IN RE: Application of Martin WYNYARD

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Supreme Court, Appellate Division, First Department, New York.

IN RE: Application of Martin WYNYARD, et al., Petitioners-Appellants, v. The ANTIQUE COMPANY OF NEW YORK, INC., et al., Respondents, Fides Treuhand-Vereinigung, Respondent-Respondent.

Decided: February 17, 1998

Before MILONAS, J.P., and ELLERIN, WILLIAMS and TOM, JJ. Peter G. Eikenberry, for Petitioners-Appellants. William M. Barron, for Respondent.

Order, Surrogate's Court, New York County (Eve Preminger, S.), entered September 17, 1996, which denied petitioners' motion to vacate their default with respect to an order of the same court and Surrogate, entered on about January 5, 1995, granting respondent Fide's motion to dismiss the petition as against it on the ground of forum non conveniens, unanimously affirmed, without costs.

The court properly exercised its discretion in denying the motion to vacate the order entered on default since petitioners failed to satisfy their burden of demonstrating a reasonable excuse for the default by submitting an affidavit by someone with personal knowledge of the material facts (see, Adefioye v. Volunteers of Am., 222 A.D.2d 246, 634 N.Y.S.2d 696).   Neither any of the individual petitioners nor anyone from the law firm then representing them submitted an affidavit to substantiate petitioners' claimed lack of notice of the forum non conveniens motion or of the hearing date announced in open court in the presence of former counsel (see, Morris v. Metropolitan Transp. Auth., 191 A.D.2d 682, 595 N.Y.S.2d 539).   The record establishes that petitioners were represented by counsel during all relevant time periods, as well as the fact that notice of entry of the order entered on default was served on counsel of record.   We also note that counsel for petitioners waited almost a year before moving to vacate the default although, in the interim, pretrial proceedings had occurred in connection with petitioners' claims against the remaining respondents, such that respondent Fides, which did not participate therein, would be prejudiced if the default were now opened (see, First Nationwide Bank v. Calano, 223 A.D.2d 524, 636 N.Y.S.2d 122).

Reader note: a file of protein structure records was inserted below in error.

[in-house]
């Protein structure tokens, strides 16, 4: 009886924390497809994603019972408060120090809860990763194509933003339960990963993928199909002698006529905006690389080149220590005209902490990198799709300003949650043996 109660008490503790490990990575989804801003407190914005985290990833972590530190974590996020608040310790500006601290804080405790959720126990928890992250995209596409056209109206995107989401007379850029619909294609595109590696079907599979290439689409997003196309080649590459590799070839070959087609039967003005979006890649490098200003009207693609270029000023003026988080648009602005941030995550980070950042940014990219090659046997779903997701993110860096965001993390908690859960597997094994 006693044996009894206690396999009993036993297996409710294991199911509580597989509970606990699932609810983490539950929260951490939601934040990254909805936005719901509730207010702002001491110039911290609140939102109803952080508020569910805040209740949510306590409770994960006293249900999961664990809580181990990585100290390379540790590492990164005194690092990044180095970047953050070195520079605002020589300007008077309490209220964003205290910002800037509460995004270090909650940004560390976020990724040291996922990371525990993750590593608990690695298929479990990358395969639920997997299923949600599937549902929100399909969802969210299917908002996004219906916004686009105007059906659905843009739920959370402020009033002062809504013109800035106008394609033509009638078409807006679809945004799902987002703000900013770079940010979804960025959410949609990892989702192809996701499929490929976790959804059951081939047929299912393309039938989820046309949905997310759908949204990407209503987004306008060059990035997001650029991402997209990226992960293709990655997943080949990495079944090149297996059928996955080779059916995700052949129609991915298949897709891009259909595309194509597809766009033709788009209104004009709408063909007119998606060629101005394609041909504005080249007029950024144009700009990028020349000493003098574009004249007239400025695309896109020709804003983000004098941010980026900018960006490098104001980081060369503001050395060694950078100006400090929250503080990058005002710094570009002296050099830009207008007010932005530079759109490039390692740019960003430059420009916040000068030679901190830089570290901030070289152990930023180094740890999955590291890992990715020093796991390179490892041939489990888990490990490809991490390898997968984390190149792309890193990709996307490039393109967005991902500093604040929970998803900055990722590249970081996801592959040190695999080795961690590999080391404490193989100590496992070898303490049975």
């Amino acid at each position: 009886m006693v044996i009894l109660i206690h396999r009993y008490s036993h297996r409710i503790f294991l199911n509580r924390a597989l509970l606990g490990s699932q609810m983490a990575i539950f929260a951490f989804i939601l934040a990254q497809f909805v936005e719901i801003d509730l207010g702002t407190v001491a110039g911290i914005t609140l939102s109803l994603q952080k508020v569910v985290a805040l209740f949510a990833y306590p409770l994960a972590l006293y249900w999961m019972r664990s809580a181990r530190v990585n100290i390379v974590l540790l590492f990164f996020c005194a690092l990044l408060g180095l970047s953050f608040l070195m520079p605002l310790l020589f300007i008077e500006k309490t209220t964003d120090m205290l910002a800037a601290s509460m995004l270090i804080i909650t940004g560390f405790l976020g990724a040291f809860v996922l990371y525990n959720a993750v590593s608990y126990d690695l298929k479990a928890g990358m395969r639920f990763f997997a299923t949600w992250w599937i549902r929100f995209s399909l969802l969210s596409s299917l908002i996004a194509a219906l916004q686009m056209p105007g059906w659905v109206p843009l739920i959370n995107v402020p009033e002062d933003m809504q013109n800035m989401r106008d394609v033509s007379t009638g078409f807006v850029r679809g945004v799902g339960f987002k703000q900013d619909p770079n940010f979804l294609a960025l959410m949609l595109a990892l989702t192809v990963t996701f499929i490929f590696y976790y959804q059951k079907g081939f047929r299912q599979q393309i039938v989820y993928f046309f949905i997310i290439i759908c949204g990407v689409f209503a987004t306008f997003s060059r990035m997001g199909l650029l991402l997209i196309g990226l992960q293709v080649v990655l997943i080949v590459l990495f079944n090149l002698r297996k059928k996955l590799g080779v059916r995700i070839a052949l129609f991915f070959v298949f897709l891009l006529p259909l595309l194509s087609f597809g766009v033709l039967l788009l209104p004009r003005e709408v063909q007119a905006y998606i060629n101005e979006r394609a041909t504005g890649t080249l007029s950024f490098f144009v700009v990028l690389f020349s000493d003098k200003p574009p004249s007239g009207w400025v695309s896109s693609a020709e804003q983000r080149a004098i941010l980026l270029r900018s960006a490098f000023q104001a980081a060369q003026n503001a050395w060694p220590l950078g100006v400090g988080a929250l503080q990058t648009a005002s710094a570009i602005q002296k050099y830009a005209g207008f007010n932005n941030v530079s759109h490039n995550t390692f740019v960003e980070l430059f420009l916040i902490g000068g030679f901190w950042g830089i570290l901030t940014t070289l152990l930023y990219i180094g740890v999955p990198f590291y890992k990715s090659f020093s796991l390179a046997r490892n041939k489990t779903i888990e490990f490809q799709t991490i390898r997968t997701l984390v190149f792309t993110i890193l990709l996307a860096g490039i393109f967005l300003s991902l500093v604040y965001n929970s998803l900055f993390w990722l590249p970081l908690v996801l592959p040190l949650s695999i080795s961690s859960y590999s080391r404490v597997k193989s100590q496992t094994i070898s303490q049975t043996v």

We have considered petitioners' remaining contentions and find them to be without merit.


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